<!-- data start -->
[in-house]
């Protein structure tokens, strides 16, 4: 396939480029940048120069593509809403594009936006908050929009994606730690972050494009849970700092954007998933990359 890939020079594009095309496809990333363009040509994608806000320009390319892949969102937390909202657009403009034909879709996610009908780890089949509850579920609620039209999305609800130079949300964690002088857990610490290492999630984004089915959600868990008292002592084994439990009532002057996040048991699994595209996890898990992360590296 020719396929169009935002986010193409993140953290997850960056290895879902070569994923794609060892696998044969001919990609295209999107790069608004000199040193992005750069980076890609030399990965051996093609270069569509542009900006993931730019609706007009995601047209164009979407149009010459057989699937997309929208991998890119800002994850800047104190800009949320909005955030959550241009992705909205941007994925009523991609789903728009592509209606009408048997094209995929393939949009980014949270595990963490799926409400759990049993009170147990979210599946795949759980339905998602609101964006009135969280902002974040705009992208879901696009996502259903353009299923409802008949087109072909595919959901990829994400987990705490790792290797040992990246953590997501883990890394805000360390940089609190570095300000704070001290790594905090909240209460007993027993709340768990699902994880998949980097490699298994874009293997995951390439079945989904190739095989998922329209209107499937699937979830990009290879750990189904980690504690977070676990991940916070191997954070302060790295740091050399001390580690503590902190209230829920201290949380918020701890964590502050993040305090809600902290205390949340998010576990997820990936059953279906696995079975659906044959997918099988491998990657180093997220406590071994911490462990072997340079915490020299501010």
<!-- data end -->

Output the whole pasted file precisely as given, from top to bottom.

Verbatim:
[in-house]
């Protein structure tokens, strides 16, 4: 396939480029940048120069593509809403594009936006908050929009994606730690972050494009849970700092954007998933990359 890939020079594009095309496809990333363009040509994608806000320009390319892949969102937390909202657009403009034909879709996610009908780890089949509850579920609620039209999305609800130079949300964690002088857990610490290492999630984004089915959600868990008292002592084994439990009532002057996040048991699994595209996890898990992360590296 020719396929169009935002986010193409993140953290997850960056290895879902070569994923794609060892696998044969001919990609295209999107790069608004000199040193992005750069980076890609030399990965051996093609270069569509542009900006993931730019609706007009995601047209164009979407149009010459057989699937997309929208991998890119800002994850800047104190800009949320909005955030959550241009992705909205941007994925009523991609789903728009592509209606009408048997094209995929393939949009980014949270595990963490799926409400759990049993009170147990979210599946795949759980339905998602609101964006009135969280902002974040705009992208879901696009996502259903353009299923409802008949087109072909595919959901990829994400987990705490790792290797040992990246953590997501883990890394805000360390940089609190570095300000704070001290790594905090909240209460007993027993709340768990699902994880998949980097490699298994874009293997995951390439079945989904190739095989998922329209209107499937699937979830990009290879750990189904980690504690977070676990991940916070191997954070302060790295740091050399001390580690503590902190209230829920201290949380918020701890964590502050993040305090809600902290205390949340998010576990997820990936059953279906696995079975659906044959997918099988491998990657180093997220406590071994911490462990072997340079915490020299501010």